In the near-decade since Act 148 was passed, Seattle, San Francisco, and Boulder have instituted food-scraps bans down to the individual level. This past July, legislation was introduced in both the House of Representatives and the Senate that would provide grants to support different methods of preventing food waste. And next year, a full ban on landfilling food and yard waste will take effect in California, though towns and cities throughout the state are already struggling to meet targets, according to the Food and Environment Reporting Network. It’s difficult to extrapolate what works or doesn’t from one state or city onto another. Vermont is sparsely populated and rural, and the infrastructure needs of denser, urban areas are different.
Still, according to Laurie Beyranevand, a food policy expert and the director of the Center for Agriculture and Food Systems at Vermont Law School, part of the law’s approach could be applied elsewhere. “What was really interesting about Vermont’s strategy was thinking about it from a systems perspective—not just the fact that they wanted to get the food out of the landfill, but also how to make sure that it’s not getting wasted in the first place,” said Beyranevand, who was not involved with writing Act 148.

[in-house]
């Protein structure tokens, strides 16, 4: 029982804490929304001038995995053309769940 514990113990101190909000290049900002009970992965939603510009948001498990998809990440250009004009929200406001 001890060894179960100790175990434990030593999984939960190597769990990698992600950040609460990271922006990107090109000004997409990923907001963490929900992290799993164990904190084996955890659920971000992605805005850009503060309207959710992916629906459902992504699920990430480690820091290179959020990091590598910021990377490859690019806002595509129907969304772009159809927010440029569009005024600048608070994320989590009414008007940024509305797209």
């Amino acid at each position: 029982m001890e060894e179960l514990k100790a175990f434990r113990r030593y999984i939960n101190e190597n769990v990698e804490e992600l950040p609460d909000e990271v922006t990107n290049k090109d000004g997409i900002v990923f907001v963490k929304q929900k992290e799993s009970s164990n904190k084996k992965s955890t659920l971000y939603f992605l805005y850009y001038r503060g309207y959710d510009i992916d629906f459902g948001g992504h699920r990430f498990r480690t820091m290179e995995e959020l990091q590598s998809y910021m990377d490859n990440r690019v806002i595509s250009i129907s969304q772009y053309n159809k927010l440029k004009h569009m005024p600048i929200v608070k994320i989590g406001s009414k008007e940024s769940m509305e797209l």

On the other side of Ludlow, the transfer station—essentially, the dump—has the town’s only other community compost site. Residents and some small businesses file in and out to drop off food scraps four days a week; at the end of each day, the collected waste is deposited in one of two large windrows of compost behind the facility. Out of one, tomatoes and a late-blooming watermelon are tentatively bearing fruit—the result of food scraps that went ahead and germinated.
Patti Potter, the transfer station manager, began a new compost program there in 2019. That way, she said, people could adjust to separating their waste before the ban took effect, and the town and its residents could save money that was being spent on private food-scraps collection. “You can’t make people change,” she said—but she hoped she could ease the transition. And with each season, the community gets a little bit more on board.